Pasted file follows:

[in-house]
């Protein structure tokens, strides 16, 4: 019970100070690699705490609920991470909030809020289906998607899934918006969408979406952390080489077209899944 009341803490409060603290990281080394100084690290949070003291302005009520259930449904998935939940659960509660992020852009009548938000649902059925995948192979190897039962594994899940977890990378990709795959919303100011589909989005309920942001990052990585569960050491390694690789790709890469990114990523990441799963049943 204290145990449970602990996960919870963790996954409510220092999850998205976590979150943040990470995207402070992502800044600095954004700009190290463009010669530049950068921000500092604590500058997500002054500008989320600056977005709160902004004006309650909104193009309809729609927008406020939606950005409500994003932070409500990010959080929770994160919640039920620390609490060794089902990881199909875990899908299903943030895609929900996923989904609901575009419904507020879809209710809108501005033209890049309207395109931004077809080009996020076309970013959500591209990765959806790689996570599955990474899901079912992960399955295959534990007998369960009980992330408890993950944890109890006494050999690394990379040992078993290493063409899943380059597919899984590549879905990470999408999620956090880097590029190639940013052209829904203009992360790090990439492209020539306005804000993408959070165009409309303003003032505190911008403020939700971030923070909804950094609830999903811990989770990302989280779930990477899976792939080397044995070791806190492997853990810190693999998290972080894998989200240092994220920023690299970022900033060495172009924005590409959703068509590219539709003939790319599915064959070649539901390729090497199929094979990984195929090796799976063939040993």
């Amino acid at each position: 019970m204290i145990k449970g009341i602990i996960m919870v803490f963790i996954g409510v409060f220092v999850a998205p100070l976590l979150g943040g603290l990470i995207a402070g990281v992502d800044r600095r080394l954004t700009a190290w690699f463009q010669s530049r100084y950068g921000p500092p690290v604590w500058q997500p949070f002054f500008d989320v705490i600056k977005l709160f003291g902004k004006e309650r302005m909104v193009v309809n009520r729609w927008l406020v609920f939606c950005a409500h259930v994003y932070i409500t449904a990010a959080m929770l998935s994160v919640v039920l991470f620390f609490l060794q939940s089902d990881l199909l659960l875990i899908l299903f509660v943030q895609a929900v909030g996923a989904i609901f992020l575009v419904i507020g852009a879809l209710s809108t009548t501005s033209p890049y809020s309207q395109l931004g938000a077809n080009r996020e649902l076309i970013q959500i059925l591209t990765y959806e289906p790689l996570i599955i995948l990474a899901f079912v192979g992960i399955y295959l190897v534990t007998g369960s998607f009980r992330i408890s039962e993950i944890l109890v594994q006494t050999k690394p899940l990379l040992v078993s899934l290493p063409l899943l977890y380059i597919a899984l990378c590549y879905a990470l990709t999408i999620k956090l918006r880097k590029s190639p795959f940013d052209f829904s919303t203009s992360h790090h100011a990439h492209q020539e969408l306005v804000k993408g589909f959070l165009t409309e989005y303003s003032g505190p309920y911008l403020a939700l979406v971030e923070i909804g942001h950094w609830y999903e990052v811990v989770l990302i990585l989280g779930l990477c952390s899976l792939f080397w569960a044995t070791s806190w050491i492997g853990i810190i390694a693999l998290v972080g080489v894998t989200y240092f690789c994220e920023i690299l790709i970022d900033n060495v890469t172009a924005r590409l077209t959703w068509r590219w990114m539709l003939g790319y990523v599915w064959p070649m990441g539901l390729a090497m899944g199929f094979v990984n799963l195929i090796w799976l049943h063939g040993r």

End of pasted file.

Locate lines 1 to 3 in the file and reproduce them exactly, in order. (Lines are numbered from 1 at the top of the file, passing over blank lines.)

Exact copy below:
[in-house]
């Protein structure tokens, strides 16, 4: 019970100070690699705490609920991470909030809020289906998607899934918006969408979406952390080489077209899944 009341803490409060603290990281080394100084690290949070003291302005009520259930449904998935939940659960509660992020852009009548938000649902059925995948192979190897039962594994899940977890990378990709795959919303100011589909989005309920942001990052990585569960050491390694690789790709890469990114990523990441799963049943 204290145990449970602990996960919870963790996954409510220092999850998205976590979150943040990470995207402070992502800044600095954004700009190290463009010669530049950068921000500092604590500058997500002054500008989320600056977005709160902004004006309650909104193009309809729609927008406020939606950005409500994003932070409500990010959080929770994160919640039920620390609490060794089902990881199909875990899908299903943030895609929900996923989904609901575009419904507020879809209710809108501005033209890049309207395109931004077809080009996020076309970013959500591209990765959806790689996570599955990474899901079912992960399955295959534990007998369960009980992330408890993950944890109890006494050999690394990379040992078993290493063409899943380059597919899984590549879905990470999408999620956090880097590029190639940013052209829904203009992360790090990439492209020539306005804000993408959070165009409309303003003032505190911008403020939700971030923070909804950094609830999903811990989770990302989280779930990477899976792939080397044995070791806190492997853990810190693999998290972080894998989200240092994220920023690299970022900033060495172009924005590409959703068509590219539709003939790319599915064959070649539901390729090497199929094979990984195929090796799976063939040993």
């Amino acid at each position: 019970m204290i145990k449970g009341i602990i996960m919870v803490f963790i996954g409510v409060f220092v999850a998205p100070l976590l979150g943040g603290l990470i995207a402070g990281v992502d800044r600095r080394l954004t700009a190290w690699f463009q010669s530049r100084y950068g921000p500092p690290v604590w500058q997500p949070f002054f500008d989320v705490i600056k977005l709160f003291g902004k004006e309650r302005m909104v193009v309809n009520r729609w927008l406020v609920f939606c950005a409500h259930v994003y932070i409500t449904a990010a959080m929770l998935s994160v919640v039920l991470f620390f609490l060794q939940s089902d990881l199909l659960l875990i899908l299903f509660v943030q895609a929900v909030g996923a989904i609901f992020l575009v419904i507020g852009a879809l209710s809108t009548t501005s033209p890049y809020s309207q395109l931004g938000a077809n080009r996020e649902l076309i970013q959500i059925l591209t990765y959806e289906p790689l996570i599955i995948l990474a899901f079912v192979g992960i399955y295959l190897v534990t007998g369960s998607f009980r992330i408890s039962e993950i944890l109890v594994q006494t050999k690394p899940l990379l040992v078993s899934l290493p063409l899943l977890y380059i597919a899984l990378c590549y879905a990470l990709t999408i999620k956090l918006r880097k590029s190639p795959f940013d052209f829904s919303t203009s992360h790090h100011a990439h492209q020539e969408l306005v804000k993408g589909f959070l165009t409309e989005y303003s003032g505190p309920y911008l403020a939700l979406v971030e923070i909804g942001h950094w609830y999903e990052v811990v989770l990302i990585l989280g779930l990477c952390s899976l792939f080397w569960a044995t070791s806190w050491i492997g853990i810190i390694a693999l998290v972080g080489v894998t989200y240092f690789c994220e920023i690299l790709i970022d900033n060495v890469t172009a924005r590409l077209t959703w068509r590219w990114m539709l003939g790319y990523v599915w064959p070649m990441g539901l390729a090497m899944g199929f094979v990984n799963l195929i090796w799976l049943h063939g040993r």